We sit chatting quietly about art and bond over it being an outlet for our grief and hardships: his — surviving Japan’s triple disaster; mine — reporting on it and so many other crises around the world.
The retired schoolteacher points to a drawing he made after reading 1 Corinthians 13:13 for the first time. He doesn’t know why, but that verse encourages him and makes him feel like the cherry blossoms he drew — cherished and loved.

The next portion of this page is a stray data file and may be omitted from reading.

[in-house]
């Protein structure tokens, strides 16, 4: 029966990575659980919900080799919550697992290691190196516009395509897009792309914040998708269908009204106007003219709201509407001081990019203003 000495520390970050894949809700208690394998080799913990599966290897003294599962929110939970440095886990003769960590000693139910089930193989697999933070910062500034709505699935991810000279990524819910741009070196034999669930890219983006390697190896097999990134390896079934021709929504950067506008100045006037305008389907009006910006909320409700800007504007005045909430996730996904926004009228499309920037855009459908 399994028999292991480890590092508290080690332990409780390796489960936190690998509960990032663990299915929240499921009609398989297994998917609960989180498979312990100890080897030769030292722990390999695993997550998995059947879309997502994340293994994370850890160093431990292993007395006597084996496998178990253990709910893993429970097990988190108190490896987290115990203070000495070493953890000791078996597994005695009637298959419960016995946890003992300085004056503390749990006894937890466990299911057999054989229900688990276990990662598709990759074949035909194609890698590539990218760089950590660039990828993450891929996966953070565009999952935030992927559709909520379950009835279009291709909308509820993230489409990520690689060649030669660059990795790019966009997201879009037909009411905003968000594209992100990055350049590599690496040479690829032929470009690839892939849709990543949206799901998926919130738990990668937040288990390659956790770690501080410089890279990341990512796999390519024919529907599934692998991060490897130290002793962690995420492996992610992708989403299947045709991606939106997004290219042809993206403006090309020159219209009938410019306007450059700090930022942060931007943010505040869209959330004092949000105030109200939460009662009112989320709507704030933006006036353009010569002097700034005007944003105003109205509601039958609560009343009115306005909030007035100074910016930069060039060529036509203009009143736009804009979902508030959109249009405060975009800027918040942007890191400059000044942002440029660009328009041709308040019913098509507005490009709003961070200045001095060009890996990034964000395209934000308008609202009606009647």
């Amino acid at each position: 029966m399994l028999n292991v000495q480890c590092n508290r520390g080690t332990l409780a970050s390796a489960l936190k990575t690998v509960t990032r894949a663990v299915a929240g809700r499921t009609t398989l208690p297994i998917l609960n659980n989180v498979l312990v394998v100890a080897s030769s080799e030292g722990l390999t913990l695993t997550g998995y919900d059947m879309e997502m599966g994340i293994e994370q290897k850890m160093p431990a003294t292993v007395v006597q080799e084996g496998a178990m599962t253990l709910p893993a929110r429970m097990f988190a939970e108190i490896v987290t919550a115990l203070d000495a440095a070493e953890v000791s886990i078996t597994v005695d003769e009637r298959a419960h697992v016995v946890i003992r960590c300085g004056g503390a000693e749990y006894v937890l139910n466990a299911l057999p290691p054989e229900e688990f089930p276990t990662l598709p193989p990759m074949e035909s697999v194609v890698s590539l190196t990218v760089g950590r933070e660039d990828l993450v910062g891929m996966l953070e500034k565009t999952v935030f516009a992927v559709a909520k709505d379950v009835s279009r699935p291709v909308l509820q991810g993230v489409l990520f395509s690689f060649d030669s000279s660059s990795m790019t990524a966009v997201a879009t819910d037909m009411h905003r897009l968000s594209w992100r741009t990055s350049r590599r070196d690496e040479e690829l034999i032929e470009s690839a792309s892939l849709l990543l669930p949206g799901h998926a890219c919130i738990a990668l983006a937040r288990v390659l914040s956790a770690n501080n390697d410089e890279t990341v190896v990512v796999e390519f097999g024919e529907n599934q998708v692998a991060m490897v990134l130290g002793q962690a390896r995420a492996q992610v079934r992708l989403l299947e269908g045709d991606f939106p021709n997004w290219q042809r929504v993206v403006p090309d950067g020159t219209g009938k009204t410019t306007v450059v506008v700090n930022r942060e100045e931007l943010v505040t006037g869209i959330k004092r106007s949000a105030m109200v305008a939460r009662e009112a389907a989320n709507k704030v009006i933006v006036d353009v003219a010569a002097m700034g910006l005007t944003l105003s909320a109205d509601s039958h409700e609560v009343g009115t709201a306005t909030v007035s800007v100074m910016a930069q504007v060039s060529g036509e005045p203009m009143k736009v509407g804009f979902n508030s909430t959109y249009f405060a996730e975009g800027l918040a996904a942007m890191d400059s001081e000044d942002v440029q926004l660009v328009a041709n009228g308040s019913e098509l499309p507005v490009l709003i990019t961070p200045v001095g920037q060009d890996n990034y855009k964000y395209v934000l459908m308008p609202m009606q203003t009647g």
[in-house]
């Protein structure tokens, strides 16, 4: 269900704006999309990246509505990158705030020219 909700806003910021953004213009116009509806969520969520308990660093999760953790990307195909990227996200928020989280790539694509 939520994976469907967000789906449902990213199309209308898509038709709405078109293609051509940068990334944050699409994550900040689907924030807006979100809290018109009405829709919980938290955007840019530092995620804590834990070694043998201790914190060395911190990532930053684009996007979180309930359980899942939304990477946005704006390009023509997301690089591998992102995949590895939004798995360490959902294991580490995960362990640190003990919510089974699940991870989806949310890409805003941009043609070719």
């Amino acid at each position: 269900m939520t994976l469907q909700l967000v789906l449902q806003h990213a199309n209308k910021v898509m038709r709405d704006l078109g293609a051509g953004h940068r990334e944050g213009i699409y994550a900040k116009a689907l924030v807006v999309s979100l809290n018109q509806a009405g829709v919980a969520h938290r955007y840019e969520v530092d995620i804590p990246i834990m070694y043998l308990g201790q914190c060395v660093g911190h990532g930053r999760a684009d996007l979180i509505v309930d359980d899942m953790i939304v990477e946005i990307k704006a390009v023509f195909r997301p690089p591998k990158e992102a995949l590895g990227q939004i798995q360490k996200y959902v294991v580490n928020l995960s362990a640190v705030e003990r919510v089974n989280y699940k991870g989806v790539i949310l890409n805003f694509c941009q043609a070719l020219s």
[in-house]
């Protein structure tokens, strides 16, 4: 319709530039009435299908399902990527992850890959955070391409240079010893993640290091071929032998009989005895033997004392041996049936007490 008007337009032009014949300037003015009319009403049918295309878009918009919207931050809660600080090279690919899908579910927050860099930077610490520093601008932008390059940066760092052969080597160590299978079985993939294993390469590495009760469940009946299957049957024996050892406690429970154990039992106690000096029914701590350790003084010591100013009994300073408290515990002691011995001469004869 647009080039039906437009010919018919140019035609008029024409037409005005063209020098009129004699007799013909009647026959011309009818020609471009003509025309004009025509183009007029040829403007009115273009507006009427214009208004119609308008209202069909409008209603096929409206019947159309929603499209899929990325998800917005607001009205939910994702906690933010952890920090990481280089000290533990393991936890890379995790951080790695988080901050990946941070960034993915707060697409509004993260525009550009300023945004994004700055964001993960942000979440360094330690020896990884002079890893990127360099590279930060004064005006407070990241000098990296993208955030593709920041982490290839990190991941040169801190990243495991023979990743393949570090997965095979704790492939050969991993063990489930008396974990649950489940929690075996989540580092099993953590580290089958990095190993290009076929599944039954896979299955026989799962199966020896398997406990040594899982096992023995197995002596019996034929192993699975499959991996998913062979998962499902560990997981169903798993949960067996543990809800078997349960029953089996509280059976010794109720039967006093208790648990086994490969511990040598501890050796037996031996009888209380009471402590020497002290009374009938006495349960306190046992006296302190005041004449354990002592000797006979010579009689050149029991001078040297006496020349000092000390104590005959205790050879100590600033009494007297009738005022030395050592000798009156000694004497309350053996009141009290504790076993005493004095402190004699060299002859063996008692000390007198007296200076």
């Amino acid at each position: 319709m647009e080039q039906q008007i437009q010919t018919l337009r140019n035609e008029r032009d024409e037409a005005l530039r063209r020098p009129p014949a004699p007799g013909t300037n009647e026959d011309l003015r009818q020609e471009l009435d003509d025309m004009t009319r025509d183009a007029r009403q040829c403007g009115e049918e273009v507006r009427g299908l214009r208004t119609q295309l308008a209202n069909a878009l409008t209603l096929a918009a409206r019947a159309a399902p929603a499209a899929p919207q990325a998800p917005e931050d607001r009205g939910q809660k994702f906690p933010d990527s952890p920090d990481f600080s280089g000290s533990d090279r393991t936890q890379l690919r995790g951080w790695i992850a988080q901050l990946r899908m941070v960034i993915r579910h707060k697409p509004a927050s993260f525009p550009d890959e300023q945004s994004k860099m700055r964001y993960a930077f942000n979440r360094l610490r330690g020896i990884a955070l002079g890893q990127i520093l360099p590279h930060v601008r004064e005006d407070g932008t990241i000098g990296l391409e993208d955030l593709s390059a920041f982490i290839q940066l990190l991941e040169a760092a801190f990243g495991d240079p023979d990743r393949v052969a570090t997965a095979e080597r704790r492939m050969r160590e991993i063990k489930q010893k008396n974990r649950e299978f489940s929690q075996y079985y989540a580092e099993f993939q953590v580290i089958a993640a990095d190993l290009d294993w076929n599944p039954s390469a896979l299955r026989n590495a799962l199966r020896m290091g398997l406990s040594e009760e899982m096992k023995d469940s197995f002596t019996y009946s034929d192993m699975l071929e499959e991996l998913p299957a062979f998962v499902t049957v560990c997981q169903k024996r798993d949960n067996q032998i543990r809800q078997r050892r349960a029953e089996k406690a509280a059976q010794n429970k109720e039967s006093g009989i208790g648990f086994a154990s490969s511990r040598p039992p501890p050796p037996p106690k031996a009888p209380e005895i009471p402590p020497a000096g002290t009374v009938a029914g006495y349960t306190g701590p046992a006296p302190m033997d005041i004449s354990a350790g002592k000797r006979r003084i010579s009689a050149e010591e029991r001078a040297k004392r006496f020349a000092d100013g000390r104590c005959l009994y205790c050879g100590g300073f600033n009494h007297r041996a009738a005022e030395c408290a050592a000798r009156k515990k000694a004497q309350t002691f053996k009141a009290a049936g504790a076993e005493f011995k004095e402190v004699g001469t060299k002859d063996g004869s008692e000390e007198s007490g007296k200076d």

I start to tell him how much God cherishes him but he walks away. I plan to share my heart when he returns; instead he shares his. He hands me a lopsided sugar bowl with an ill-fitting lid. It looks like a pumpkin.
He explains that he loaded the kiln just minutes before the 9.0 magnitude earthquake hit. The tsunami waves crashed inland soon after, wiping out his house and workshop. Months later, he found the kiln among the rubble with this pot intact.
“This pot is like us,” he says, placing it in my hands. “It’s a survivor.”
Yes, I think. Just like the kiln protected the pot, God wants to hold both of us tightly in His arms.